Published Feb 21, 2003
HI guys. Here's my scenario. I'm going for a second interview today. I know I pretty much want the job but pay has not been brought up. It's my knowledge with salary etiquette that its best to let the employer bring up pay. If you know you don't need health insurance and other perks like that, how would you bring that up that you would like to negotiate a higher hourly wage. If offered the job, I would be the only nurse in the facility, it's a neuro office. I just don't know how to do this without sending out some bad messages. I know the wage will be lower than in a hospital but with the responsibility of the office on just me. Any experience with salary negotiations welcomed. I really just don't know how to word it. Thanks in advance
Personally, I don't think the facility should be offended if you bring up salary in a 2nd interview. Hell I would have probably brought it up in the first interview, then I would have known if I was waisting my time or not. This is only because nursing is such a competitive profession, and it's very likely if they can't match the salary you want, you could probably find a higher paying job somewhere else. The range of salaries among hospitals and healthcare centers is pretty wide, so you have to be careful who you go with. Because this is a second interview however, I don't think the facility would mind if you brought salary into the picture. Like you said, you can kind of work the question into asking about benefits and such. I also think that the facility understands that salary is a bigger part for nurses than it used to be, and this is why hospitals are offering bonuses, and biggers salaries and such. Well, that and because there is a shortage of nurses, but that is whole other story.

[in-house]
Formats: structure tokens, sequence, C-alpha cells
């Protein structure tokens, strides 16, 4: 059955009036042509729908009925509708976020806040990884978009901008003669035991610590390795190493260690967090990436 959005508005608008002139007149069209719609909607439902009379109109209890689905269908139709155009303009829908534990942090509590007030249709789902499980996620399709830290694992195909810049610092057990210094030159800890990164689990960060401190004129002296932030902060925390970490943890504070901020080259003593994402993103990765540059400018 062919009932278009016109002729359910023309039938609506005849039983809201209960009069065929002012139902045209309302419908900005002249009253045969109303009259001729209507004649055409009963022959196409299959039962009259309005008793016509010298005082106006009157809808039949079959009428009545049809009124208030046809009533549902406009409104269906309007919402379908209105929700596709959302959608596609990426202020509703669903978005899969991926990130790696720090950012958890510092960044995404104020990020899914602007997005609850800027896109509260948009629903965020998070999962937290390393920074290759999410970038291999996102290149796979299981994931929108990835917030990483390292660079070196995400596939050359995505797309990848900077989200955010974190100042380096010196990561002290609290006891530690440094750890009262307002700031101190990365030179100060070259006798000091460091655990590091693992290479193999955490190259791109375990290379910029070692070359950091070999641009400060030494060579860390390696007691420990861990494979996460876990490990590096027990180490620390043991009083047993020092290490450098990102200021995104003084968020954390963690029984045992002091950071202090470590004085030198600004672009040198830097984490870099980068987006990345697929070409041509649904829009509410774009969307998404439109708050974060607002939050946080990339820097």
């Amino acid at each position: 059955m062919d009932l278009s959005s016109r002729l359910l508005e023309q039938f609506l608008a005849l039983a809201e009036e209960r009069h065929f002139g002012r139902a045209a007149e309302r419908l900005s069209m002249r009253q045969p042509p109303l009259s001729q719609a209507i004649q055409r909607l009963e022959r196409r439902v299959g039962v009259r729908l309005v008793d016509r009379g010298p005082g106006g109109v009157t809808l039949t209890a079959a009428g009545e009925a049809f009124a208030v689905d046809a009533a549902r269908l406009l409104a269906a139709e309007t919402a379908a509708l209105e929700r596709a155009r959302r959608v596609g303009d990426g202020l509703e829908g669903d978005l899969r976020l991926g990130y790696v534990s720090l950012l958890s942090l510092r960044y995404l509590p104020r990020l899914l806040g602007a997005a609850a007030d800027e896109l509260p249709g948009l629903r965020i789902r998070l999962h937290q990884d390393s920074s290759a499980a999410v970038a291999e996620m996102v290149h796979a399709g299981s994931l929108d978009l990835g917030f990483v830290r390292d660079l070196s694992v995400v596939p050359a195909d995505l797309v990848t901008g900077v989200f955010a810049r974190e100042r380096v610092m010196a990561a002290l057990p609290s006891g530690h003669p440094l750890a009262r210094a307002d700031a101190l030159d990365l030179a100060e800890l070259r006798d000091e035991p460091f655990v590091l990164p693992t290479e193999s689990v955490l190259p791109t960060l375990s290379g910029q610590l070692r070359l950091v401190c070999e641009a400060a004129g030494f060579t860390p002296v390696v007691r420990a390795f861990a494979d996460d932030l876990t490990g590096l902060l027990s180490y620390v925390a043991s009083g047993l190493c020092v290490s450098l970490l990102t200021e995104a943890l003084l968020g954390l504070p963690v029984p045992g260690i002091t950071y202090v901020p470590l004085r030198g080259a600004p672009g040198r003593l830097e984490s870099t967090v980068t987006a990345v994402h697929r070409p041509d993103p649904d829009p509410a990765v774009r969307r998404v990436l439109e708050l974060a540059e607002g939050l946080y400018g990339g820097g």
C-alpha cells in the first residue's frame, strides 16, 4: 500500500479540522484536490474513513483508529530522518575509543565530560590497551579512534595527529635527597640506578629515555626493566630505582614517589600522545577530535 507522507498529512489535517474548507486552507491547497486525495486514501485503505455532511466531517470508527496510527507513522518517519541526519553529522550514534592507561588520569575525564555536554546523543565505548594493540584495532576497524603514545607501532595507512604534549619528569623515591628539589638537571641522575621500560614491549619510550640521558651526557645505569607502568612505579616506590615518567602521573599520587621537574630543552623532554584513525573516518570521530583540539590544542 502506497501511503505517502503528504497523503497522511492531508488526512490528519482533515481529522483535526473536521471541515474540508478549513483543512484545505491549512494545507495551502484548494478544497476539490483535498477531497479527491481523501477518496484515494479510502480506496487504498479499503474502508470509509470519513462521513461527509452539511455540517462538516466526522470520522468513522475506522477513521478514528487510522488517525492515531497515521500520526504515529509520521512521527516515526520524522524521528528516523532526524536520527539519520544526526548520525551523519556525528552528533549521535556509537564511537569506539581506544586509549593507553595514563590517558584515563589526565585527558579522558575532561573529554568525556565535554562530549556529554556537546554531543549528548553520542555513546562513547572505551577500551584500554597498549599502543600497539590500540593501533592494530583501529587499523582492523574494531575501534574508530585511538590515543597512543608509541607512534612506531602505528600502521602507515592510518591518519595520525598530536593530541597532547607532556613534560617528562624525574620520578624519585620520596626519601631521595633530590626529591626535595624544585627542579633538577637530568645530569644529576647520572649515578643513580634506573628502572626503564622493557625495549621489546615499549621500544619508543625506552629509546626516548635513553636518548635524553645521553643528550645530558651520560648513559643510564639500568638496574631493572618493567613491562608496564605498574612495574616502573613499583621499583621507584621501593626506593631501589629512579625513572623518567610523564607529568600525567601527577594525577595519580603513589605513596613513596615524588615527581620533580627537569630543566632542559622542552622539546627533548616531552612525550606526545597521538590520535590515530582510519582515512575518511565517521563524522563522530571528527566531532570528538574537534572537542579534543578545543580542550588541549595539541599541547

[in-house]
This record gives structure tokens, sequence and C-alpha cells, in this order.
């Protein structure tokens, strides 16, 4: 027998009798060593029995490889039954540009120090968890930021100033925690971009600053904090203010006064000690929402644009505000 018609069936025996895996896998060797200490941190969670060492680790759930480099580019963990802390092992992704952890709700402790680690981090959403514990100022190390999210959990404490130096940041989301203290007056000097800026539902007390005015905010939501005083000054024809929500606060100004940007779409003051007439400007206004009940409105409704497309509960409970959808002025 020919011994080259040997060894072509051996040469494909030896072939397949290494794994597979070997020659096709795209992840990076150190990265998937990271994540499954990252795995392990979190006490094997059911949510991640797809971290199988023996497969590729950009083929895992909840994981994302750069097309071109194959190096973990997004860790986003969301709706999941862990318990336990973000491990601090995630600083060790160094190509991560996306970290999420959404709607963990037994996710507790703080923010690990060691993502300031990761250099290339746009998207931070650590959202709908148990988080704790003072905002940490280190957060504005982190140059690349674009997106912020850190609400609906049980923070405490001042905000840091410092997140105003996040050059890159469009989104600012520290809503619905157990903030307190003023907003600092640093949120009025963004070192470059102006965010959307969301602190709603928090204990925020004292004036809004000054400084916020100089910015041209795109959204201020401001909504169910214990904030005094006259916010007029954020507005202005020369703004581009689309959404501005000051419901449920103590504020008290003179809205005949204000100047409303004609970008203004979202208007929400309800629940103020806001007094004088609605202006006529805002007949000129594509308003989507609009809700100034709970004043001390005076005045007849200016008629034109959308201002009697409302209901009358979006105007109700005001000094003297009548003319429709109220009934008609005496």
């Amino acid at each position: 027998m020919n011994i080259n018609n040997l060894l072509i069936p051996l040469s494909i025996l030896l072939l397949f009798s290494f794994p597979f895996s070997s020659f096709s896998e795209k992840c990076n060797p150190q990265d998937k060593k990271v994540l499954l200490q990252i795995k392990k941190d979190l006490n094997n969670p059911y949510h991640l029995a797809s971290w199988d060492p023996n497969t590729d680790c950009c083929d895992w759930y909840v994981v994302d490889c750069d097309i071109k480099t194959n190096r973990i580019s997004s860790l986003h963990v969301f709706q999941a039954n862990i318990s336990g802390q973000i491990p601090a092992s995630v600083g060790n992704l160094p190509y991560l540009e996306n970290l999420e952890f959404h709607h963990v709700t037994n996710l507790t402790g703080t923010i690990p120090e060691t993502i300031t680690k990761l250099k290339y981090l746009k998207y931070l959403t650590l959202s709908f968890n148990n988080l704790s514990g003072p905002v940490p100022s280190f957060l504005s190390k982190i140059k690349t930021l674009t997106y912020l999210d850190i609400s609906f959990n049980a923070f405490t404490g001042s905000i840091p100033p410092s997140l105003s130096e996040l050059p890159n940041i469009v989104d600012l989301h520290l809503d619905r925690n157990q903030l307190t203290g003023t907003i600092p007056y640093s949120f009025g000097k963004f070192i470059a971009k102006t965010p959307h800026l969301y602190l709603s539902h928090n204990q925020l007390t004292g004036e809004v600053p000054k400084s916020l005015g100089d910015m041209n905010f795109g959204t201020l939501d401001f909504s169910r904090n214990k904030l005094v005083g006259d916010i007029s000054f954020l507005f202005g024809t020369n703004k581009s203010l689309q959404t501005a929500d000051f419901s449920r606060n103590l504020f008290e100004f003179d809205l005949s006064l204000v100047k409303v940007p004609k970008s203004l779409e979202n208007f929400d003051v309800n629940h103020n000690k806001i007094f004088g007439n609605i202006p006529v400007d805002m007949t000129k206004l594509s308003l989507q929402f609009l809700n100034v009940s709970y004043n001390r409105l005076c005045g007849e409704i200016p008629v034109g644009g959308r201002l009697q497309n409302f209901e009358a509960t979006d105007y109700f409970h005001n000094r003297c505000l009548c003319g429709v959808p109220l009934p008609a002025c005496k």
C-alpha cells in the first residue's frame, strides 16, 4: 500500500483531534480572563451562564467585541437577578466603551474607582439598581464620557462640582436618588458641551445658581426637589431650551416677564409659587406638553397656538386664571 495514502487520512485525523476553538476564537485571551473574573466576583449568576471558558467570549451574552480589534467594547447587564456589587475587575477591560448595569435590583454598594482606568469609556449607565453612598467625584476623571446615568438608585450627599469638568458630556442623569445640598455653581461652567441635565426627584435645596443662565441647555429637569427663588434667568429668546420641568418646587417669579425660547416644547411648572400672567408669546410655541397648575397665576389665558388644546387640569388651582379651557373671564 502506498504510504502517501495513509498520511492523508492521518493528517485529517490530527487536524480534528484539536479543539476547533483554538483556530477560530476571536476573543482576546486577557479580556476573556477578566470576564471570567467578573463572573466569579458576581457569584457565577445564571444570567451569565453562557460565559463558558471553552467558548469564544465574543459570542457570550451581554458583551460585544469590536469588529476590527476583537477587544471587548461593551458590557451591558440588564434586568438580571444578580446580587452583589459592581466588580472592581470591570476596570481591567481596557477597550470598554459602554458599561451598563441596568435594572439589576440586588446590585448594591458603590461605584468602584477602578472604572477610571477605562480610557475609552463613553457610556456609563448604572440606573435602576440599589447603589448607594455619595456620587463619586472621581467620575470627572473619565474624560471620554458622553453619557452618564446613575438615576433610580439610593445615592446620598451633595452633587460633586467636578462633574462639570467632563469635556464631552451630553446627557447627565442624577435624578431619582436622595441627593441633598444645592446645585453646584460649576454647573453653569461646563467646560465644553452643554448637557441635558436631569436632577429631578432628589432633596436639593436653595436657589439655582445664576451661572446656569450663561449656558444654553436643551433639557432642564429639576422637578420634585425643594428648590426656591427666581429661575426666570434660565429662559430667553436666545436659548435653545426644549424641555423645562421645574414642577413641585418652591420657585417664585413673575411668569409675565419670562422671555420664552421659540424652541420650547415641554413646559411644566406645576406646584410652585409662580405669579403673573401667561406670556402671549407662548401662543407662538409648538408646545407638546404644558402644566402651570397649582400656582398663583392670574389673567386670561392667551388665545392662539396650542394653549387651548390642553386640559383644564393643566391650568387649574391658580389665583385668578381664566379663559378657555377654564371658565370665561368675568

I will generally wait until the end of the interview rolls around, after my interviewer has indicated she is through with question asking. Then if she does not ask me if I have questions, I will tactfully ask if she can give me an idea of salary range they are prepared to offer. This sets the stage for negotiation of the salary at the 2nd interview, or at the time of hire.
Good luck and hope things work out the way you want them to. :)
Unfortunately salary negotiations can be tricky. Most of us have an avoidance about talking about money and especially our own. Who knows where this comes from, but I think it is not something to be afraid of. In fact it is one of the most important things that should be discussed with a potential employer once all the formalities have been cleared up and a mutual interest is shown.
For general negotiations, I'd start by looking into competitive salary's that are offered in your area (so you know your worth). Some other friends of yours who are nurses are good sources for this information. You can make it less threatening by asking, not what they make, but rather by asking what they have found other nurses in the area to average (have them give you high's and low's). You can also look at a number of salary survey sites such as the one's found below (though they can be a bit biased):
http://salary.monster.com/ (click "basic salary survey" for the free one)